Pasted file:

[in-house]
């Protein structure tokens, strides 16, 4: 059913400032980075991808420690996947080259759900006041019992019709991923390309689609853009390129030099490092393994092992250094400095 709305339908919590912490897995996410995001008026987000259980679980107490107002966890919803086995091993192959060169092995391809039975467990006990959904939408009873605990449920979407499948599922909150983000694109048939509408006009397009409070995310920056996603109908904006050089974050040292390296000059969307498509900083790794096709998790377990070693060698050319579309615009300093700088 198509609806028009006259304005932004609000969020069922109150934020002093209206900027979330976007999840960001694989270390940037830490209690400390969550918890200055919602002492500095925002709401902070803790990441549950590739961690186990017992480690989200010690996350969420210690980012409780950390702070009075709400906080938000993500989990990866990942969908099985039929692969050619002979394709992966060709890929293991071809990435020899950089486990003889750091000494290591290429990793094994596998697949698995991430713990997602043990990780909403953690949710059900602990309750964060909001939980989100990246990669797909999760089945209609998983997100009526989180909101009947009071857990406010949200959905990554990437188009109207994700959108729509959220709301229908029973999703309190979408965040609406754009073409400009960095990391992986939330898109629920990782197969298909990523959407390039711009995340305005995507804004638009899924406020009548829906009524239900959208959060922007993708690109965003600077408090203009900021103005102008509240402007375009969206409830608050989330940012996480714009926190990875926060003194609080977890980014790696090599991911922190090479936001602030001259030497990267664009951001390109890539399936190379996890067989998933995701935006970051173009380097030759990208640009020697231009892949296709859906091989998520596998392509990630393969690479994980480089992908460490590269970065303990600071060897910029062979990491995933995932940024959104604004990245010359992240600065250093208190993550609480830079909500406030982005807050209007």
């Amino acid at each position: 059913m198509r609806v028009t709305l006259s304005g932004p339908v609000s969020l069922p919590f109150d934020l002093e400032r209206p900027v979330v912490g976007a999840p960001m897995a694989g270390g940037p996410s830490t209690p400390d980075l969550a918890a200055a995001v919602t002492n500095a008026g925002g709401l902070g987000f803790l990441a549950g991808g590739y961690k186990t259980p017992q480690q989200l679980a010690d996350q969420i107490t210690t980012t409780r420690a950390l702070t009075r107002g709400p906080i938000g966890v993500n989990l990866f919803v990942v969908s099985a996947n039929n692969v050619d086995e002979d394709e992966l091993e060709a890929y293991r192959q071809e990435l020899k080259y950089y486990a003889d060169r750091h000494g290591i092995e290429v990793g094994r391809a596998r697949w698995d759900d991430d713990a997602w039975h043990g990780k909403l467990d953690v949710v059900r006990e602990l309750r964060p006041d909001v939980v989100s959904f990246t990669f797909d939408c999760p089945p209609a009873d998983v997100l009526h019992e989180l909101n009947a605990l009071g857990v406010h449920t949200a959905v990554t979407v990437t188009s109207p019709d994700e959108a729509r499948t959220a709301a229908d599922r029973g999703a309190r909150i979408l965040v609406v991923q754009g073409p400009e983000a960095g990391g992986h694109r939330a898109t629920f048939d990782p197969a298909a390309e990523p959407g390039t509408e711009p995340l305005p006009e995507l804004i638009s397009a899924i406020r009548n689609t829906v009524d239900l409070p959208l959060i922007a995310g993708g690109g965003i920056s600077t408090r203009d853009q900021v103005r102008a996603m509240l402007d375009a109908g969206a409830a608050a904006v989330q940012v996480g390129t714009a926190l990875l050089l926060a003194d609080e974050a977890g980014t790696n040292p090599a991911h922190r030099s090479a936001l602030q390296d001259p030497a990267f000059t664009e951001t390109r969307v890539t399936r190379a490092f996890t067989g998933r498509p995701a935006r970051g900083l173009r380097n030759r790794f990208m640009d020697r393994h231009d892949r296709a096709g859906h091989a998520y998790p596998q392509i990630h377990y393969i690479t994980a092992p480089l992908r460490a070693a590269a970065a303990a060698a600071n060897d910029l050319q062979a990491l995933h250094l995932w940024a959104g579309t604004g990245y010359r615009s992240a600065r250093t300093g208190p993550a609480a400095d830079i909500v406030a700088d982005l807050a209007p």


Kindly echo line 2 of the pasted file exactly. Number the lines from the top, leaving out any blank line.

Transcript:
């Protein structure tokens, strides 16, 4: 059913400032980075991808420690996947080259759900006041019992019709991923390309689609853009390129030099490092393994092992250094400095 709305339908919590912490897995996410995001008026987000259980679980107490107002966890919803086995091993192959060169092995391809039975467990006990959904939408009873605990449920979407499948599922909150983000694109048939509408006009397009409070995310920056996603109908904006050089974050040292390296000059969307498509900083790794096709998790377990070693060698050319579309615009300093700088 198509609806028009006259304005932004609000969020069922109150934020002093209206900027979330976007999840960001694989270390940037830490209690400390969550918890200055919602002492500095925002709401902070803790990441549950590739961690186990017992480690989200010690996350969420210690980012409780950390702070009075709400906080938000993500989990990866990942969908099985039929692969050619002979394709992966060709890929293991071809990435020899950089486990003889750091000494290591290429990793094994596998697949698995991430713990997602043990990780909403953690949710059900602990309750964060909001939980989100990246990669797909999760089945209609998983997100009526989180909101009947009071857990406010949200959905990554990437188009109207994700959108729509959220709301229908029973999703309190979408965040609406754009073409400009960095990391992986939330898109629920990782197969298909990523959407390039711009995340305005995507804004638009899924406020009548829906009524239900959208959060922007993708690109965003600077408090203009900021103005102008509240402007375009969206409830608050989330940012996480714009926190990875926060003194609080977890980014790696090599991911922190090479936001602030001259030497990267664009951001390109890539399936190379996890067989998933995701935006970051173009380097030759990208640009020697231009892949296709859906091989998520596998392509990630393969690479994980480089992908460490590269970065303990600071060897910029062979990491995933995932940024959104604004990245010359992240600065250093208190993550609480830079909500406030982005807050209007």